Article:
The last time i wrote about Australian composer Brett Dean was exploring his response to the music of J. S. Bach, as part of The Brandenburg Project. This time it’s Beethoven’s music that Dean is responding to, in his orchestral work Testament, which has recently been released in a performance by the Bavarian State Orchestra conducted by Vladimir Jurowski. Yet while the piece does fleetingly reference musical material by Beethoven (specifically his String Quartet No. 7, the first ‘Rasumovsky’ quartet), it responds more to the composer’s words and experiences, as described in the famous Heiligenstadt Testament, where Beethoven described the despair he felt due to his ever-worsening deafness. As such, Dean’s Testament (originally composed in 2002 for 12 violas – Dean’s former colleagues in the Berlin Philharmonic – and reworked for a Classical-sized orchestra in 2008) is therefore as much about the man as the music, a character study that taps into his emotions and temperament.
Dean finds an analogue for frustration and futility through use of bows without rosin, used in the opening of the work where the rapid material they’re evidently attempting to articulate emerges eerily muted, all the more uncomfortable due to the apparent effort behind the players’ actions. Notes occasionally blurt out, seemingly involuntarily, and the buzzing activity roams through the registers with an air of desperation, weak phrases spiralling outwards as it continues. As if through sheer bloody-mindedness, the strings manage to force out accents, at which point the strain seems to overcome them, falling back to barely audible momentum except for some vestigial high falling tones.
Rather than simply try again, the orchestra opts for something lyrical (a sudden moment of clarity), though this also reduces to quiet wavering, and a strong sense of solemnity starts to take over as the rapidity drains away, the music now rather plaintive. Yet Dean keeps the orchestra restive, and for several more minutes there’s a kind of impatient treading water, a succession of repetitive pitches, pizzicatos, faint notes and low growls begging the question more and more urgently about where on earth the music really wants to be going. Everything sounds poised.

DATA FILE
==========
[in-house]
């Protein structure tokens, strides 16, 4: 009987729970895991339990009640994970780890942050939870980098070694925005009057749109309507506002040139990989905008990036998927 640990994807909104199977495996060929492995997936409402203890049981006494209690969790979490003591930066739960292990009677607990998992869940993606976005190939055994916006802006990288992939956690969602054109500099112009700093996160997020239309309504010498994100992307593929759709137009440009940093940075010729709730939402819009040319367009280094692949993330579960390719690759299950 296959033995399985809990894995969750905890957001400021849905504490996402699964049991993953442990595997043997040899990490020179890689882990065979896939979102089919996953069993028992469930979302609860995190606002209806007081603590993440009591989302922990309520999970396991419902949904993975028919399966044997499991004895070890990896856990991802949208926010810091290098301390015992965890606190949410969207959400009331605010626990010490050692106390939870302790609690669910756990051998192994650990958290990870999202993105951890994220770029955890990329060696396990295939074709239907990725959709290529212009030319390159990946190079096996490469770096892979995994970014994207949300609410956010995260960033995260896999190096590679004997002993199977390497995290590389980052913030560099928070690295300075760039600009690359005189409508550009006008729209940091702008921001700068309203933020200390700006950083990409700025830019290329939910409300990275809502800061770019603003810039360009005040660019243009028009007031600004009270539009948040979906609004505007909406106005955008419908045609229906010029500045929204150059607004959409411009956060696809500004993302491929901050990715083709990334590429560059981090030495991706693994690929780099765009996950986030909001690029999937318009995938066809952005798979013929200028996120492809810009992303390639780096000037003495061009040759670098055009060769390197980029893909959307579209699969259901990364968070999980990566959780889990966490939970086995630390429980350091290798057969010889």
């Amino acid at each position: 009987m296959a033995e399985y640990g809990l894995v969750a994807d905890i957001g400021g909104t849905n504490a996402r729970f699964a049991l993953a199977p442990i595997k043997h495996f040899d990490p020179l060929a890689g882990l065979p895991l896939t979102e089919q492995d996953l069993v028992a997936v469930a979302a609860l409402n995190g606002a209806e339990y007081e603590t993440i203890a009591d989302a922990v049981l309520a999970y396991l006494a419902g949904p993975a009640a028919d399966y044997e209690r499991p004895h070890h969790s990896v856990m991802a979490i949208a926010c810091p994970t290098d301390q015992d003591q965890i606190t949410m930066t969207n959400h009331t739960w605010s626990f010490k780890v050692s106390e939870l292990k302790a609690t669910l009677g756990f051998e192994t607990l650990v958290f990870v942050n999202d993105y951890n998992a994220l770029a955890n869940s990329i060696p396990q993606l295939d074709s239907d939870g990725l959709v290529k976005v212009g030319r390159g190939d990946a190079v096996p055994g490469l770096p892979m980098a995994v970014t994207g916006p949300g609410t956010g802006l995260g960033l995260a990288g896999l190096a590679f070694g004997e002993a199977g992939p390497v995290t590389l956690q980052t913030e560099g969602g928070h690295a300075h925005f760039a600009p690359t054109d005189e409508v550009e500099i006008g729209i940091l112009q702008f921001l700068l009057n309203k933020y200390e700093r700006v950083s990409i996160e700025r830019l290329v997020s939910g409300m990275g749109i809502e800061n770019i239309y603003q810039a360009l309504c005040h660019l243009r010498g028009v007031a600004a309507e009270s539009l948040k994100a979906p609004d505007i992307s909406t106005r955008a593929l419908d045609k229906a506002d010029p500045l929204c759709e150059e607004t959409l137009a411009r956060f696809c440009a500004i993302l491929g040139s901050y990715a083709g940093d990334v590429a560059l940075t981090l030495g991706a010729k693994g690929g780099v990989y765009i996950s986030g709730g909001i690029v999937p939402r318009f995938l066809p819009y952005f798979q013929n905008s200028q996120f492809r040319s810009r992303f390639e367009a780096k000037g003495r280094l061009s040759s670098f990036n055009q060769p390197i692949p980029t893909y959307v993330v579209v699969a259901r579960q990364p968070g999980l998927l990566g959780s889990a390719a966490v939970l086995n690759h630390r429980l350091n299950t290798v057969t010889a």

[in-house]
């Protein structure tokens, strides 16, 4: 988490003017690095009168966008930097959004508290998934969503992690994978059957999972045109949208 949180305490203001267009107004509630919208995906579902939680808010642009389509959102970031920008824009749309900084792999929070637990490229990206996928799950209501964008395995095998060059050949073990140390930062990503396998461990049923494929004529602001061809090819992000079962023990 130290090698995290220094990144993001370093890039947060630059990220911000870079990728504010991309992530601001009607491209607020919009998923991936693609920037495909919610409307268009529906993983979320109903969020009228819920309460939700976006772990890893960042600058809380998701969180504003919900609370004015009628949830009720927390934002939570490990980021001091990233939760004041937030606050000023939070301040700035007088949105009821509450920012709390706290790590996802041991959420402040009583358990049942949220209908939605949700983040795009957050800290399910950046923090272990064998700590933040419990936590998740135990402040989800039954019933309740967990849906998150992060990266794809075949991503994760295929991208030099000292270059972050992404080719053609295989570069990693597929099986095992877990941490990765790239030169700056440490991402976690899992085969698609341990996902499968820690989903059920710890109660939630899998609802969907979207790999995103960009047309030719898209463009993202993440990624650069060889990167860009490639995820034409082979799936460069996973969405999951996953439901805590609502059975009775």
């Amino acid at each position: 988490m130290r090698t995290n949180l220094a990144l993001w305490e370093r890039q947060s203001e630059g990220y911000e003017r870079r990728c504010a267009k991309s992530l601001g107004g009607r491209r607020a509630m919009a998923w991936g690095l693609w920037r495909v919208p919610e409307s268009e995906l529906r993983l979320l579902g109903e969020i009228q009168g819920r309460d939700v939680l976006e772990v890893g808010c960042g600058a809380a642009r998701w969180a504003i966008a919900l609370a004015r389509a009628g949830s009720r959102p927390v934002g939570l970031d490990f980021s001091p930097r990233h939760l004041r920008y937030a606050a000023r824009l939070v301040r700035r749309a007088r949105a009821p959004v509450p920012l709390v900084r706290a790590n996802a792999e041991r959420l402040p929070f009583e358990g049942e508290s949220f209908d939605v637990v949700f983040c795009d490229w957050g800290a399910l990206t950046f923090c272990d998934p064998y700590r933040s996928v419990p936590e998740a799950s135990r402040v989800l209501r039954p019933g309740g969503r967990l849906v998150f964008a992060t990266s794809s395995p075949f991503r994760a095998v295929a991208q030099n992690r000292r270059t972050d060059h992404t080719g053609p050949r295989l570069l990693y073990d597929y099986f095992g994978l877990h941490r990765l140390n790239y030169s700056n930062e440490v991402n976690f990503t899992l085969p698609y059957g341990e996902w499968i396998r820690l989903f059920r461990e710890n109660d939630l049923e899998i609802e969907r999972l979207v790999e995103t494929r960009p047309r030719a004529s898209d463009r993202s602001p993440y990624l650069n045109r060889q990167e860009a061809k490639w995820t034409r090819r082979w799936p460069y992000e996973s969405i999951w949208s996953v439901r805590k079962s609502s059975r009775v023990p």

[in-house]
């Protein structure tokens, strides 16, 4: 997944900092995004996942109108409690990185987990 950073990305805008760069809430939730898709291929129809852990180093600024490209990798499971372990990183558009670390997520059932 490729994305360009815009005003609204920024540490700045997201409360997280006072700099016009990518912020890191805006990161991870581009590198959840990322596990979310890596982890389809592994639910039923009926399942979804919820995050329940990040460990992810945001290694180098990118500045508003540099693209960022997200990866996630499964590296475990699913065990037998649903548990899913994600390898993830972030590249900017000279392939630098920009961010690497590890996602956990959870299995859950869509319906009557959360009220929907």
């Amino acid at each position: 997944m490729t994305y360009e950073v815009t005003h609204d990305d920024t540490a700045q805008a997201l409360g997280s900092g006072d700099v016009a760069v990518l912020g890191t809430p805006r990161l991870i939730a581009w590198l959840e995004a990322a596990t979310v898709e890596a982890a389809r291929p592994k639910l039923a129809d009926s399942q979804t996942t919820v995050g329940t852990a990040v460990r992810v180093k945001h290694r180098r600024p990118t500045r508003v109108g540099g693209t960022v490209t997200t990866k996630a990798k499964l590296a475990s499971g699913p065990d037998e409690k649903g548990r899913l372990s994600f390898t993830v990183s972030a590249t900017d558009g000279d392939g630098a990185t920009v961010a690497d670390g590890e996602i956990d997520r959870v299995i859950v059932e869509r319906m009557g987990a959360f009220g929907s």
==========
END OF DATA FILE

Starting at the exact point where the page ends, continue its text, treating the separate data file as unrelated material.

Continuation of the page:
A series of strong melodic quotations from Beethoven act as a catalyst, soon leading to a second half that becomes abruptly boisterous, overflowing with energy and barely-contained aggression, and even when the piece treads water again later on (shortly after a piccolo has let rip), even more than before there’s the distinct sense of serious quantities of power just below the surface. Though melody was the catalyst it finally becomes forgotten in the rhythmic impetus that’s by now driving Testament, bringing with it a descent into forceful tutti poundings, ending up stuck in a series of grooves. It’s as if the orchestra gets caught in spiralling outbursts, hammering out accents with half-mad desperation and rage. Though softer, the conclusion is no less incensed, still locked in place, letting loose a wild volley of flute accents, bubbling over with intensity until the very last moment.
The work is appropriately paired here with a performance of Beethoven’s Symphony No. 2. As with Dean’s contribution to The Brandenburg Project, where his piece preceded the Bach, the same is true on this album, and it makes for a fascinating listening experience, all the more so considering that Beethoven composed the Second Symphony at exactly the same time and place as his Heiligenstadt Testament. What we hear is something akin to two sides of the same person: Dean hinting at the desperation and dread tormenting the composer, Beethoven himself rising above these demons to create a symphony filled with joy and élan. The fact that, as with the Dean, it’s a live recording cuts both ways. On the one hand, it’s certainly not the best performance of Beethoven 2 out there (personally, i’ve never heard better than Karajan’s 1960 recording with the Berlin Philharmonic).
On the other hand, it’s a nonetheless superbly convincing performance that digs deep into the work’s broad dynamic contrasts and shapes them in distinctive ways. The Trio, in particular, is remarkable in the way Jurowski yanks back the tempo from the Scherzo to transform it into a much more introspective music. Yet it’s the first and last movements that impress most, especially the first, taken here almost recklessly fast, which in the wake of Dean’s Testament gives the impression that the orchestra now has something to prove. Several times it sounds as if the piece could come completely off the rails (the start of the exposition repeat is a hazardous moment), but in the end the orchestra’s ebullience is matched by a palpable sense of unity. The same is true in the finale, which is practically over before you even realise it’s got going.
i’ve often written disparagingly about composers endlessly requested to write pieces that ‘respond’ to existing music, but Brett Dean’s Testament goes beyond that simplistic conceit and teases out something much more meaningful, offering insights into a complex, damaged composer who both channelled and overcame his fears and anguish to create music that, over two centuries, still sounds positively white hot.
Released on the Bayerische Staatsoper label, Testament / Symphony No. 2 is available on CD and download.